Ji Soo Hong approaches each slab of encased meat in her illustrative collages with a careful curiosity. Hong’s hand is in each of her works as her layered illustrations create collages of a subject matter that beckons to Francis Bacon and a voluptuously meaty still life tradition. The large white sheets mimic the display cases of a butcher shop, framing each assortment as studies in color and detail. A mélange of conté crayon and ink, chopped up and collaged, are drawing techniques imitative of the additive recipes of the sausages and hard meats Hong illustrates in her enlivened still-life works. Read the rest of this entry »
Chicago Urban Art Society’s new creative space in McKinley Park
At the start of December, Chicago Urban Art Society (CUAS) completed its move from its location in the East Pilsen neighborhood to 3636 South Iron in McKinley Park. The move is seen as a homecoming for the exhibition gallery and creative-use space: executive director Lauren M. Pacheco and gallery co-founder and director Peter Kepha are siblings who grew up in nearby Brighton Park. In addition to changing locations for the opportunity at working with a larger space, the new spot interconnects areas that have large Latino communities such as Back of the Yards, Bridgeport, Brighton Park and McKinley Park, allowing CUAS to work in accord with their fundamental commitment to serving Southwest Side Latino communities. “The Southwest Side of Chicago is an art desert,” says Pacheco. “We hope to provide a much needed resource and to continue our advocacy work for more arts and cultural spaces that push innovative practice and discourse in Latino communities and the South Side.” Kepha seconds that notion saying, “In 2015, I am extremely excited to present a curatorial practice that involves new visual voices who are able to think differently about space, community and production.” Read the rest of this entry »
Milton Resnick. “X Space,” 2001, acrylic on paper,
22 ½” x 30 ½”
Buried beneath the viscous layers of paint, crusted and hardened like the scab on a skinned knee, a preternatural light seems to issue forth from Milton Resnick’s titanic “U and Me.” The light is scattered at first, dappling the edges of two figures—themselves little more than heaving gestures of mottled paint—building in intensity until it finally rains down from the body of a yellow serpent lurking along the painting’s top edge.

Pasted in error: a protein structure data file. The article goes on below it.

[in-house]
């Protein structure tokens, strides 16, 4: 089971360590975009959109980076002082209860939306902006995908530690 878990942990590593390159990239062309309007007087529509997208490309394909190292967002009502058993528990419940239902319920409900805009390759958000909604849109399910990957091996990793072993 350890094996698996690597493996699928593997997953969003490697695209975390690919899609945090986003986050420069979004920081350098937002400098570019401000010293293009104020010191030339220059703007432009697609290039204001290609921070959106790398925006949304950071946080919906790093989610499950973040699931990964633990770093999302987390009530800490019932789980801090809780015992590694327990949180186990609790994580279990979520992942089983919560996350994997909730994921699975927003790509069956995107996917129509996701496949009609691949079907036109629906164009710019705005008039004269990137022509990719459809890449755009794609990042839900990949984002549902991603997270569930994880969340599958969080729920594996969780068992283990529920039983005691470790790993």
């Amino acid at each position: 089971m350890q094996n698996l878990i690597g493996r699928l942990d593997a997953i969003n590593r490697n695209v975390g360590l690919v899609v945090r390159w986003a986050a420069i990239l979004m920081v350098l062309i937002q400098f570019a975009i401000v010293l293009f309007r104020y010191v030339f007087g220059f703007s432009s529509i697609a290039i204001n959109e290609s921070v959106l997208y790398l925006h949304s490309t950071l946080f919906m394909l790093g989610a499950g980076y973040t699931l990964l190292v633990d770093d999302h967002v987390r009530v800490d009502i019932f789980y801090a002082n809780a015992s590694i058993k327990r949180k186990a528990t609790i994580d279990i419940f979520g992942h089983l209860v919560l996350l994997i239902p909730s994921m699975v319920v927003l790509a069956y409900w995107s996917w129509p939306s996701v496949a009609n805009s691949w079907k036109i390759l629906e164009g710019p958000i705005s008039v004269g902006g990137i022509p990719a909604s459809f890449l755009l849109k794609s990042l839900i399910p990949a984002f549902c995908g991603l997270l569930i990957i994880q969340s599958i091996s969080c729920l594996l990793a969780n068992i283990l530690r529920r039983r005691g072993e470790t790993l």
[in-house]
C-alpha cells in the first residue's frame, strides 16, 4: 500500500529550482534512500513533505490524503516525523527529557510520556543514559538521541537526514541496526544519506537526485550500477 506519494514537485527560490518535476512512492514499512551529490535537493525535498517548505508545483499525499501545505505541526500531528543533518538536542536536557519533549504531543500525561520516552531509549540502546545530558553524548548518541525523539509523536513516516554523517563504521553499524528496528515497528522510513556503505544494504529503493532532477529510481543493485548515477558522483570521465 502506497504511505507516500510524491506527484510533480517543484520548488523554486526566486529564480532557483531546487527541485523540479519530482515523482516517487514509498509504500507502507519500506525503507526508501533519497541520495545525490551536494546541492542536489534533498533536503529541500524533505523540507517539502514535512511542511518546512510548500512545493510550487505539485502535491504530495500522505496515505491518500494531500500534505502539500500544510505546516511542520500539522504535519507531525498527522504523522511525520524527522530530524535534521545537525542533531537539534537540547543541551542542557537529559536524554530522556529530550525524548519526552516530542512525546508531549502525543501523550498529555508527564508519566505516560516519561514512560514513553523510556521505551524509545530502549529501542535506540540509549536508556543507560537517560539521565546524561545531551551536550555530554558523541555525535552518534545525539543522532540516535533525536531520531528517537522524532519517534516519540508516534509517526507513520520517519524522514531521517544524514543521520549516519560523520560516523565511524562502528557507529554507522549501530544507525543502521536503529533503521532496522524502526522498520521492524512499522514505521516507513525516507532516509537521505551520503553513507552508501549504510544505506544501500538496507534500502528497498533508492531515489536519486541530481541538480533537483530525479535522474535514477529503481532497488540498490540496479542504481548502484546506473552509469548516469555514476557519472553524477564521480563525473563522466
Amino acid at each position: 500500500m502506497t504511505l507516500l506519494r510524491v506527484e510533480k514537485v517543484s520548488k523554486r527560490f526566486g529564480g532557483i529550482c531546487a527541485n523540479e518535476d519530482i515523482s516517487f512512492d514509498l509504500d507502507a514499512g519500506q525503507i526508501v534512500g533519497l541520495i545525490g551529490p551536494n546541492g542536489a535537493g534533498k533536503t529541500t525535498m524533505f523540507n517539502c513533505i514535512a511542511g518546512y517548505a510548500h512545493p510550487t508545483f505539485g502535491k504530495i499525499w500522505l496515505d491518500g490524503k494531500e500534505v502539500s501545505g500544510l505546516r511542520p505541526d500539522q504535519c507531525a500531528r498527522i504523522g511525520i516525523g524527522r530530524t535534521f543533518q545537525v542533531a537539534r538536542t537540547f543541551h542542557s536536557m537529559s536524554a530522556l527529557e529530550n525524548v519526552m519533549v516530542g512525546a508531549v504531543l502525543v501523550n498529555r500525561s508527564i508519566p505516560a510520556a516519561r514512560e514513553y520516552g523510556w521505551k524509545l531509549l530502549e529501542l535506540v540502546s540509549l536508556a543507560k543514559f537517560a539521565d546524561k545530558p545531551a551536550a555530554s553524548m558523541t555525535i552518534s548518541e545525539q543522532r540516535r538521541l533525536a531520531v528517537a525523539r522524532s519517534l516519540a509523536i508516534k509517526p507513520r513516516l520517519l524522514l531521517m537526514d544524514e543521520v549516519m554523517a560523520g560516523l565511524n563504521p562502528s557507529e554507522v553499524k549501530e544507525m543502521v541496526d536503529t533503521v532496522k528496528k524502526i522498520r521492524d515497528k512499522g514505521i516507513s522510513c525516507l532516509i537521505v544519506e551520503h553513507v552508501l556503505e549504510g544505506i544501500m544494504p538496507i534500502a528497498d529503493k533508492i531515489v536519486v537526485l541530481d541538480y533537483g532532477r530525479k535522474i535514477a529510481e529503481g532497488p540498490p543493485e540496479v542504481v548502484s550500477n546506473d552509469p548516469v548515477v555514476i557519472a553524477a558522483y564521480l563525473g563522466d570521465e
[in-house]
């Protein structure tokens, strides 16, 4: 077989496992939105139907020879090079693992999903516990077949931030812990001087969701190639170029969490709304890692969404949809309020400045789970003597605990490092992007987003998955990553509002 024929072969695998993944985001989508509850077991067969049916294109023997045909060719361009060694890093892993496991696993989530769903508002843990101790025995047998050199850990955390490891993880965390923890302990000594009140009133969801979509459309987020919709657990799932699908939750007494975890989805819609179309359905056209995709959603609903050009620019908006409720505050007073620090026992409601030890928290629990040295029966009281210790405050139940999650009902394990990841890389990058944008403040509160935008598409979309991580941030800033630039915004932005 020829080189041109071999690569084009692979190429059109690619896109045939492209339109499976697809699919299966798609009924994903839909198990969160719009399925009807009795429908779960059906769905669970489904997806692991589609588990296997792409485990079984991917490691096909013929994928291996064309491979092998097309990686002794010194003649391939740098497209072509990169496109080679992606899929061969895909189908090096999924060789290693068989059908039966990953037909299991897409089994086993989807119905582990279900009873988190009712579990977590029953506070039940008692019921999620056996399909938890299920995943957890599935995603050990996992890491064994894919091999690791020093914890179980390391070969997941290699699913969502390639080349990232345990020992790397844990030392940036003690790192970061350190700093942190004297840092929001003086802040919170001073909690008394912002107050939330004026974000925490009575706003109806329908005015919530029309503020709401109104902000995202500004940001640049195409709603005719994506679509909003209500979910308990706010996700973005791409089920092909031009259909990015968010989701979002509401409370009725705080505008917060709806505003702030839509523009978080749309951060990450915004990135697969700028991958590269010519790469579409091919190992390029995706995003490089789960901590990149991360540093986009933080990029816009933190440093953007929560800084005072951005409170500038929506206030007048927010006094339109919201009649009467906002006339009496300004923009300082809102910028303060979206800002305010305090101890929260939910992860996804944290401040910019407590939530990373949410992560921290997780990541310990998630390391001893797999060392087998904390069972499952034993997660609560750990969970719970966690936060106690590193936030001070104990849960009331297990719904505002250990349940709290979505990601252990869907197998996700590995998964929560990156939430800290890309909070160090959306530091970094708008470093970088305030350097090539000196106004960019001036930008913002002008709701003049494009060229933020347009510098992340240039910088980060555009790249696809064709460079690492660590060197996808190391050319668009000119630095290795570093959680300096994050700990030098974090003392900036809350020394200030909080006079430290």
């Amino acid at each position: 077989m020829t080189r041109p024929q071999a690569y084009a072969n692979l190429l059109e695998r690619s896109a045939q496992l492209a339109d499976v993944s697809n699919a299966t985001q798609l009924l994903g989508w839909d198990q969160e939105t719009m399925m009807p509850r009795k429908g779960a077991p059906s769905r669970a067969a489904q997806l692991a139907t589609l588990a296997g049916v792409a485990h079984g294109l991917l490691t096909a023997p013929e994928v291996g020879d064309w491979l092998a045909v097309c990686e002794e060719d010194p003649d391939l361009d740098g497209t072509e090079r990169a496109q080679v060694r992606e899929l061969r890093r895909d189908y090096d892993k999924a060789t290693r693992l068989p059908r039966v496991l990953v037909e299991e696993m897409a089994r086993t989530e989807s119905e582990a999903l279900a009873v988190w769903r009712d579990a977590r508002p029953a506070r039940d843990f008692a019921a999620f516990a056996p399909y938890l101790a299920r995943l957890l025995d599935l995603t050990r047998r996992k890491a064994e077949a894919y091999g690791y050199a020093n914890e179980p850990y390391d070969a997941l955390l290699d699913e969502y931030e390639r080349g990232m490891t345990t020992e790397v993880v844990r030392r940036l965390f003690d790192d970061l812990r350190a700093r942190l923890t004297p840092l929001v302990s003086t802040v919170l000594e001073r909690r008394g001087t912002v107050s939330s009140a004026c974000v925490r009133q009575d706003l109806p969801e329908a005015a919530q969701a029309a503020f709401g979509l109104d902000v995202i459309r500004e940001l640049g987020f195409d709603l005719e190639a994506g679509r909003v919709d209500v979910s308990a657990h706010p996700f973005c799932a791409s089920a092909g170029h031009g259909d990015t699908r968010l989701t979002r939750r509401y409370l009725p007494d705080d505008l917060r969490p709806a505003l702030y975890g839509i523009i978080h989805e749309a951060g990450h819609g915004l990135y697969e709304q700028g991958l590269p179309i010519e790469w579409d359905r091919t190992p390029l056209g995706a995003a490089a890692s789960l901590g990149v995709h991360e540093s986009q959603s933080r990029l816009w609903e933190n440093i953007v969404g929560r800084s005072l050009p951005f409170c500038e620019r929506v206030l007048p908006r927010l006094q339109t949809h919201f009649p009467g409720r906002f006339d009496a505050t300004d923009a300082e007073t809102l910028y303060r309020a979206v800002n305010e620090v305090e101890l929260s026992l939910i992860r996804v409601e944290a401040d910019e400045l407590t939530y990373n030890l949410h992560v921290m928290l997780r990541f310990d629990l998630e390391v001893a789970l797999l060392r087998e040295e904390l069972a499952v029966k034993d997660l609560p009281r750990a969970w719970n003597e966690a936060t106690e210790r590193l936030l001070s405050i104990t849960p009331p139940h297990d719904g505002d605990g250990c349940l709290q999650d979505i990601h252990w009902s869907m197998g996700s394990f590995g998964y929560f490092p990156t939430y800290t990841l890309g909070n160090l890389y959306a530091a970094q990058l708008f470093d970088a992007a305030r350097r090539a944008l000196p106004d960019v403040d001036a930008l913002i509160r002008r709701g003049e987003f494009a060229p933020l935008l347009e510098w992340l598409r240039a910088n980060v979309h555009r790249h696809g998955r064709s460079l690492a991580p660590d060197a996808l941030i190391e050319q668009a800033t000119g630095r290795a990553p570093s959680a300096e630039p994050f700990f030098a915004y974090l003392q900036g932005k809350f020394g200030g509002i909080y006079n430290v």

It’s a haunting moment in a thoroughly haunted exhibition. Despite the best efforts of our materialist society to rid the world of anything that can’t be quantified, measured and easily referenced, the belief that signs, symbols and images possess a special kind of power is still pervasive. Resnick’s paintings are suffused with this otherworldly magnetism, and nowhere is it more visible than in his many late works-on-paper. Read the rest of this entry »
Lise Haller Baggesen. “Mothernism,” 2013-14,
mixed media audio installation
By Matt Morris
I’m the sort of queer person who hangs out in places where you hear the word “breeder” tossed around; this isn’t really a unifying trait of these places, actually, because I’m often the one saying it. I’m dubious about moves to increase visibility for the material conditions of parents and families. I usually remain unconvinced that these agendas to further elucidate the particulars of family life can resist being co-opted by a forceful patriarchy that rigidly orders gender roles to align with the reproductive determinations of our bodies. It’s a particularly fraught conversation within the art world at least in part because advancements to naturalize current norms threatens cultural producers who aim to innovate and imagine more possibilities for how to live than we’ve previously been offered.
Into the midst of these chilly philosophical divides, artist and writer Lise Haller Baggesen strikes with “Mothernism”—a project comprised of both her traveling multimedia tent installation and a new book released this fall from Green Lantern Press and Poor Farm Press. With the excesses (and excessive generosity) of Baggesen’s artwork and book, she loosens the divide that would place motherhood at odds with a pursuit of rebelling against status quo oppression. As she writes in the book’s chapter “Mother of Demolition”: “Beginning with the old feminist premise of the female as ‘the second sex,’ and lesbianism as a third, I suggest that motherhood is a fourth… and hell, who knows? Maybe menopause is a fifth and so on… Because if we can accept motherhood as one sex among many, we can perhaps relieve the inevitable burden of motherhood perceived as a stagnant destination.” Read the rest of this entry »